The Trends in Pharmaceutical Biotechnology (TPB) sets a new policy on AI for authors that are using generative artificial intelligence (AI) and AI-assisted technologies in the writing process Large Language Models (LLMs), such as ChatGPT, authors should only use these technologies to improve readability and language. Applying the technology should be done with human oversight and control, and authors should carefully review and edit the result, as AI can generate authoritative-sounding output that can be incorrect, incomplete, or biased. AI and AI-assisted technologies should not be listed as an author or co-author, or be cited as an author.

Authors should disclose in their manuscript the use of AI and AI-assisted technologies in writing by following the instructions below. A statement will appear in the published work. Please note that authors are ultimately responsible and accountable for the contents of the work.

This policy doesn't apply to basic tools for checking grammar, spelling, references, etc. There is no need to add a statement if there is nothing to disclose.


AI authorship

Authorship implies responsibilities and tasks that can only be attributed to and performed by humans, Large Language Models (LLMs), such as ChatGPT, do not currently satisfy our authorship criteria. Notably, an attribution of authorship carries with it accountability for the work, which cannot be effectively applied to LLMs.   The use of an LLM should be properly documented in the Methods section (and if a Methods section is not available, in a suitable alternative part) of the manuscript.


Generative AI images

The fast-moving area of generative AI image creation has resulted in novel legal copyright and research integrity issues. for the TPB, we strictly follow existing copyright law and best practices regarding publication ethics. While legal issues relating to AI-generated images and videos remain broadly unresolved, the TPB is unable to permit its use for publication. 

Exceptions are images/art that have created images in a legally acceptable manner. Other exceptions to this policy include images and videos that are directly referenced in a piece that is specifically about  AI and will be reviewed on a case-by-case basis.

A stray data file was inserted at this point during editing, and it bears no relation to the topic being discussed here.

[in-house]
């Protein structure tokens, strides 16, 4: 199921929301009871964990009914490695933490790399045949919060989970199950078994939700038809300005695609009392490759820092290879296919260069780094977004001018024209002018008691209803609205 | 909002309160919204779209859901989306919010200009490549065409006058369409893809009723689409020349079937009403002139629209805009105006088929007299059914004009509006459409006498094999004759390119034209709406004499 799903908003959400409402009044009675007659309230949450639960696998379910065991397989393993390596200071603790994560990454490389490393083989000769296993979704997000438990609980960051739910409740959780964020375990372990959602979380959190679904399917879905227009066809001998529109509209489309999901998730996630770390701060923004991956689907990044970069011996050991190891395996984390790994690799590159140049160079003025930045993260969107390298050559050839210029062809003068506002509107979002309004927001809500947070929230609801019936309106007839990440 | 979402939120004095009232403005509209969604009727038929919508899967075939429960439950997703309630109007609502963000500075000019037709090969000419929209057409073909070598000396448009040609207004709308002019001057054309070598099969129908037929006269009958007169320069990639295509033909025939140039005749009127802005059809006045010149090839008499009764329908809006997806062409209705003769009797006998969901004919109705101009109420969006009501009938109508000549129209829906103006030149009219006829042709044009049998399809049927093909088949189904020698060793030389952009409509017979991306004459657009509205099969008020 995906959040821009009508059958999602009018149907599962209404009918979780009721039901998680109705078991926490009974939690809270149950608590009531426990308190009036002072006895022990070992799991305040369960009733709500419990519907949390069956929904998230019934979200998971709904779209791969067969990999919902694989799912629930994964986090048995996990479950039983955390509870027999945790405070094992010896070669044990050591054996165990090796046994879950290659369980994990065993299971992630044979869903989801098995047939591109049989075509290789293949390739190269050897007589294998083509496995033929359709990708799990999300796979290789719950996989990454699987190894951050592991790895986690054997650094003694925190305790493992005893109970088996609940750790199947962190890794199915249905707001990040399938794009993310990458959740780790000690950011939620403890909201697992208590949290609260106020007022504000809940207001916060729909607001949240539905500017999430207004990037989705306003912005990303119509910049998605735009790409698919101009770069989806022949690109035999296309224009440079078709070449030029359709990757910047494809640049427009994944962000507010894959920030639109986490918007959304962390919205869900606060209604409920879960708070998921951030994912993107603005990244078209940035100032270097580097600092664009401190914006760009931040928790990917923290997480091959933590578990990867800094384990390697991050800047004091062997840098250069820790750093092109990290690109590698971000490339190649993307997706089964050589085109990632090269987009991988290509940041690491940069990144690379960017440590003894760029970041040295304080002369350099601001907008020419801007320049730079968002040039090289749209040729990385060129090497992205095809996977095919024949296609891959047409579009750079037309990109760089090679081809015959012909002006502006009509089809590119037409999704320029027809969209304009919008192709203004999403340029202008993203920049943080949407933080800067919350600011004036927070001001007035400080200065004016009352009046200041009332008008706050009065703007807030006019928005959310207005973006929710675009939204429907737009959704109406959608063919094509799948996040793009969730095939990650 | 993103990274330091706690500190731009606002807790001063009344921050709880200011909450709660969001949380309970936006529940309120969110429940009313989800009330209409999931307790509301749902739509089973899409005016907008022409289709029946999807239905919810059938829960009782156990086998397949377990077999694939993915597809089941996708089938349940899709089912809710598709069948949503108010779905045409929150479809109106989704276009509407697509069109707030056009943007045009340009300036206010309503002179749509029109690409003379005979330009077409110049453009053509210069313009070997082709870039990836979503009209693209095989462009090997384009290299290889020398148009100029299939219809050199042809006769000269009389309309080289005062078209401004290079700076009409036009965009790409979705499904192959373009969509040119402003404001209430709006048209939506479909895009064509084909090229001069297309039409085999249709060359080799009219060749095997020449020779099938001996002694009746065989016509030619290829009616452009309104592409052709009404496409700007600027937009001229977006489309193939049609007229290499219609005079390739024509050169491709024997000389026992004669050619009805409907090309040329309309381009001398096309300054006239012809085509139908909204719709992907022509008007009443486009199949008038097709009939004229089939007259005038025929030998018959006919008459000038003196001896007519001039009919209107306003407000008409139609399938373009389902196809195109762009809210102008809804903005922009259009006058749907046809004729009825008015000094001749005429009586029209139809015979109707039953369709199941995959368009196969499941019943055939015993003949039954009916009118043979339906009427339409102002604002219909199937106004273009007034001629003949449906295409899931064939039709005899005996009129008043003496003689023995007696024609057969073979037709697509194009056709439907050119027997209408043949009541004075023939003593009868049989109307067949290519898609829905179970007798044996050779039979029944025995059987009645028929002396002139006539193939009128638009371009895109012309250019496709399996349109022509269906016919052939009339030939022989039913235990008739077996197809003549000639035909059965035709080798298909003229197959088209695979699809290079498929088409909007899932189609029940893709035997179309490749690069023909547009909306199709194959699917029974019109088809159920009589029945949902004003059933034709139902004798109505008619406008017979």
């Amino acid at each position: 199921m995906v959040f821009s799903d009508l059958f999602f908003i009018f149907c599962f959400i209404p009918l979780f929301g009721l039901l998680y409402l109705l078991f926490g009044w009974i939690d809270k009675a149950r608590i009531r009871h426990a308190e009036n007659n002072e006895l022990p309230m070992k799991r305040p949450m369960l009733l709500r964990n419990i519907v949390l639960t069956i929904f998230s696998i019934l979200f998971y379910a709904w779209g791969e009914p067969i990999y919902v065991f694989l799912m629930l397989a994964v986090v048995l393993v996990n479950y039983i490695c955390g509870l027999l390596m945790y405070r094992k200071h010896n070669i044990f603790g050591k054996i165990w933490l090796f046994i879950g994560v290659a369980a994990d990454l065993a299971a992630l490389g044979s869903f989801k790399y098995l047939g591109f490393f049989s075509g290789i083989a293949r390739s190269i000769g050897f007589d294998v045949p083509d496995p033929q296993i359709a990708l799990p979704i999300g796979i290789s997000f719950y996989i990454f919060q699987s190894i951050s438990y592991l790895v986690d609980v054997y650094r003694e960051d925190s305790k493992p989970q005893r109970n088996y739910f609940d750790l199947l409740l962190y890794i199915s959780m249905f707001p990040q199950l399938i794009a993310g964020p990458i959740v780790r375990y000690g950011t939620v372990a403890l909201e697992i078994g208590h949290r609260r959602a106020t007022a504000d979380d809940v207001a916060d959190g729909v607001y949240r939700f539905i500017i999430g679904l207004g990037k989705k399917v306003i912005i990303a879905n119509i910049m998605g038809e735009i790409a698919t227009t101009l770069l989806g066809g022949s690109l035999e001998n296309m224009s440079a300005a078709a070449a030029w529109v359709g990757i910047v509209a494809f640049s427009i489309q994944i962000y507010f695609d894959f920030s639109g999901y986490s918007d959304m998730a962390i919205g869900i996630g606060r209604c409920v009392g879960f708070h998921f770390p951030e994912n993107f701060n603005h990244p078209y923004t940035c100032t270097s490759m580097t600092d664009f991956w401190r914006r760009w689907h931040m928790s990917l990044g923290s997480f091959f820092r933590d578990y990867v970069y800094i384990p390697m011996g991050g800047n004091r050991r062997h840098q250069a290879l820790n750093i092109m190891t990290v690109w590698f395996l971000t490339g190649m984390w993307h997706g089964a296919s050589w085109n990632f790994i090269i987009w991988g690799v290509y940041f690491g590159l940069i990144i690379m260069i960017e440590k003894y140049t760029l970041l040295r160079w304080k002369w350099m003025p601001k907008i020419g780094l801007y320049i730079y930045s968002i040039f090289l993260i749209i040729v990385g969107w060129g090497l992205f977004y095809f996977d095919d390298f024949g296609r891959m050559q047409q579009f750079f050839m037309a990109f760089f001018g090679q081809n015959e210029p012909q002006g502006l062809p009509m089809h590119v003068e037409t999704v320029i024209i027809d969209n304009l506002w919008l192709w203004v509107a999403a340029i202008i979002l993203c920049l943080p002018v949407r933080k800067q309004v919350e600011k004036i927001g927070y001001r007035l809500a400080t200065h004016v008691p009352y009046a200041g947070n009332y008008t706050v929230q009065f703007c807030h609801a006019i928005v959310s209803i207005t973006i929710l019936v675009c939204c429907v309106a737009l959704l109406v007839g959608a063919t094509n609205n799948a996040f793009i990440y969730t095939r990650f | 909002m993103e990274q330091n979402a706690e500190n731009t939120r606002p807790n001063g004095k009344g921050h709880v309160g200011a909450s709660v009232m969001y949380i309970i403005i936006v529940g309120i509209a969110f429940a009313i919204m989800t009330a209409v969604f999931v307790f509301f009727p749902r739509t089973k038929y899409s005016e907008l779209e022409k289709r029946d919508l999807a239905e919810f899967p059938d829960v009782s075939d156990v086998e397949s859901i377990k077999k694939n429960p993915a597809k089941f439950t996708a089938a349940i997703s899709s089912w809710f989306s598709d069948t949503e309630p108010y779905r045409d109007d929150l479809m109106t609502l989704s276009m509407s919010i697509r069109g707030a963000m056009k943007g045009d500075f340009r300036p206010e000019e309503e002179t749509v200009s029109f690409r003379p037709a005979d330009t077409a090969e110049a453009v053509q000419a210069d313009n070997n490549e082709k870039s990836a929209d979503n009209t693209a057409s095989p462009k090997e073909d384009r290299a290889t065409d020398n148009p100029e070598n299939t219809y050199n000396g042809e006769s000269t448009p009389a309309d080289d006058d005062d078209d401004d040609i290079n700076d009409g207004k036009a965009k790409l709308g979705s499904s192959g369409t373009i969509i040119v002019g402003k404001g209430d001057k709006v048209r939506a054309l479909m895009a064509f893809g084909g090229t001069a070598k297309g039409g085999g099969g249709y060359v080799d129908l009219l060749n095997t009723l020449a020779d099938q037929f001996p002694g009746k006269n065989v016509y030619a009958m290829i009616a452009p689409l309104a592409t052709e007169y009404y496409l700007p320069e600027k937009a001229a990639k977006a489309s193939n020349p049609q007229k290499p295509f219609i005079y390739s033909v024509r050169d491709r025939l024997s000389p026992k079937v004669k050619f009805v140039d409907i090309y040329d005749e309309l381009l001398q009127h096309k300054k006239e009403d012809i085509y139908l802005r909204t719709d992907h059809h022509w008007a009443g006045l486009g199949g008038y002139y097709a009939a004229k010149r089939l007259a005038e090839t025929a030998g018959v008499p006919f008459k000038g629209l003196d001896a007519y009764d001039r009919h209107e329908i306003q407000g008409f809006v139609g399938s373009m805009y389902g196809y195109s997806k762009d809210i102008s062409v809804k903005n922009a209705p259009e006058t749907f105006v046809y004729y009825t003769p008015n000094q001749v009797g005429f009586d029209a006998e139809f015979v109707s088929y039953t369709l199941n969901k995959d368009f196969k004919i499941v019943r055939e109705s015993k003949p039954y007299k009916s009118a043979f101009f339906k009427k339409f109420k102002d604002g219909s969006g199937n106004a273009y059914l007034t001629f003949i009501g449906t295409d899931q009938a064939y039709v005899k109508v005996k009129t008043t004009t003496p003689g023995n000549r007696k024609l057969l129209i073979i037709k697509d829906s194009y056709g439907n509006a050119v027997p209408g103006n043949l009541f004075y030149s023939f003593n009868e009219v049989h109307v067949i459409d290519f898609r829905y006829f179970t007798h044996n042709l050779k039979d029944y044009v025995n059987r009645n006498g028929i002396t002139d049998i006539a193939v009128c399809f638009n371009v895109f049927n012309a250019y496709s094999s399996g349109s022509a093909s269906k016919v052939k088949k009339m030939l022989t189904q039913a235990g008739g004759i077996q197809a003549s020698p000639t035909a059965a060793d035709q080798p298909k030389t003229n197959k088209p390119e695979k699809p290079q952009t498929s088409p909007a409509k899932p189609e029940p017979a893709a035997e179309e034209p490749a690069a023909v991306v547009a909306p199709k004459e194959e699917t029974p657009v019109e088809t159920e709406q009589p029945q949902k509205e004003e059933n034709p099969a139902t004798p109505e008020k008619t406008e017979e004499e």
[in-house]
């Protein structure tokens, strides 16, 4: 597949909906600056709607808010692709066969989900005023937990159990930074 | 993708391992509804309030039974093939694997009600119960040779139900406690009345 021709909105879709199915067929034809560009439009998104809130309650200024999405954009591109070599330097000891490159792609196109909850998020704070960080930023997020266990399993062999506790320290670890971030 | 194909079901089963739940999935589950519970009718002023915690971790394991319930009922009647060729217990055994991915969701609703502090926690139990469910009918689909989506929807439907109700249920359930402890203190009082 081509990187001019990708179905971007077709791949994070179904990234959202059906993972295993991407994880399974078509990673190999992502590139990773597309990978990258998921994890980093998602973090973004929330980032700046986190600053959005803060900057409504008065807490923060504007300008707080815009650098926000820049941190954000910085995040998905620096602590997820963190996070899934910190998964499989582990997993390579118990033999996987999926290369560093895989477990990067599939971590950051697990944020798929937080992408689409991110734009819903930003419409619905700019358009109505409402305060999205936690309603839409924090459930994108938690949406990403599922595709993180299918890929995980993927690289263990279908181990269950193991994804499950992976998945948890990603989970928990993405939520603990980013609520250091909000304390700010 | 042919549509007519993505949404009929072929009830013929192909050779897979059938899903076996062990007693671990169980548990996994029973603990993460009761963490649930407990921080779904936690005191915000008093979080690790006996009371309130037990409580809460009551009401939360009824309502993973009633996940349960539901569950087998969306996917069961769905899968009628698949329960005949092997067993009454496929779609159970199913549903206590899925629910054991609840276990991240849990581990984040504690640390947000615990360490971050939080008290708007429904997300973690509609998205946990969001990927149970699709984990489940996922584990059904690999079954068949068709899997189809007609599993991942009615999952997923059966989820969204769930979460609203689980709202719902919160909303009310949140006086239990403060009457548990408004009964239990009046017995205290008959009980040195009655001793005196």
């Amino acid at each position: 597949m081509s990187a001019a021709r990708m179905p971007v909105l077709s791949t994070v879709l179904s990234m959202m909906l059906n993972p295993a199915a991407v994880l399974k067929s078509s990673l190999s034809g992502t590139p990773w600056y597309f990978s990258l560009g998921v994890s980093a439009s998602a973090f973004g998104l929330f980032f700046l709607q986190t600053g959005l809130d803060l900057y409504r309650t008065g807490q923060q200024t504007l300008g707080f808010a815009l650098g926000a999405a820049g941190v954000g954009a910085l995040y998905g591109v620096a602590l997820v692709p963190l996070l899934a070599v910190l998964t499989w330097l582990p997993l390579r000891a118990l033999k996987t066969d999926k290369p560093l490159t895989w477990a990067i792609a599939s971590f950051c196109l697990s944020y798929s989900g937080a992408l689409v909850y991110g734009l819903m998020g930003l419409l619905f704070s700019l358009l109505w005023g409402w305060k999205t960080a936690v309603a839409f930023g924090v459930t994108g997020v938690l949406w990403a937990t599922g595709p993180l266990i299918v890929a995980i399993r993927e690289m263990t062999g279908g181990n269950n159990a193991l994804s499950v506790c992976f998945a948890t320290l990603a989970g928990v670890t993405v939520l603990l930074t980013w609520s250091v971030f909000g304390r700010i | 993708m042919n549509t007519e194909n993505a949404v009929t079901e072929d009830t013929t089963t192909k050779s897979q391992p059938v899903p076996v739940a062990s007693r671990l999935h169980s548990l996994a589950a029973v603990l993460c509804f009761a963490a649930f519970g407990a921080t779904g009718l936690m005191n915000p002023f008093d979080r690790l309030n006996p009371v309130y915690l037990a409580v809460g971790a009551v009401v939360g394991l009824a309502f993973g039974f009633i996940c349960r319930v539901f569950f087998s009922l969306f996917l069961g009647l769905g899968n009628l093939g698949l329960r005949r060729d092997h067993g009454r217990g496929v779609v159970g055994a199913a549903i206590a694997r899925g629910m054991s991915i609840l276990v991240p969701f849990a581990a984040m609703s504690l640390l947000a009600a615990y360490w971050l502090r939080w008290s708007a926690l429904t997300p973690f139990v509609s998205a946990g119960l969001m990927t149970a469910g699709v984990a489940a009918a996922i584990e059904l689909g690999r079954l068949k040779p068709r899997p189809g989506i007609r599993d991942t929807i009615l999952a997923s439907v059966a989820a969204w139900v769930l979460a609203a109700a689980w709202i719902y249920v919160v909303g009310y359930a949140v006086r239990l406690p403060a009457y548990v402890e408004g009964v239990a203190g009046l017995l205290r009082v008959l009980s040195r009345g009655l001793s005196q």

As we expect things to develop rapidly in this field in the near future, we will review this policy regularly and adapt it if necessary.

Please note: Not all AI tools are generative. The use of non-generative machine learning tools to manipulate, combine, or enhance existing images or figures should be disclosed in the relevant caption upon submission to allow a case-by-case review.


AI use by peer reviewers

Peer reviewers play a vital role in scientific publishing. Their expert evaluations and recommendations guide editors in their decisions and ensure that published research is valid, rigorous, and credible. Editors select peer reviewers primarily because of their in-depth knowledge of the subject matter or methods of the work they are asked to evaluate. This expertise is invaluable and irreplaceable. Peer reviewers are accountable for the accuracy and views expressed in their reports, and the peer review process operates on a principle of mutual trust between authors, reviewers, and editors. Despite rapid progress,  generative AI tools have considerable limitations: they can lack up-to-date knowledge and may produce nonsensical, biased, or false information. Manuscripts may also include sensitive or proprietary information that should not be shared outside the peer review process. For these reasons we ask that, while The Trends in Pharmaceutical Biotechnology (TPB) explores providing our peer reviewers with access to safe AI tools,  peer reviewers do not upload manuscripts into generative AI tools.

If any part of the evaluation of the claims made in the manuscript was in any way supported by an AI tool, we ask peer reviewers to declare the use of such tools transparently in the peer review report.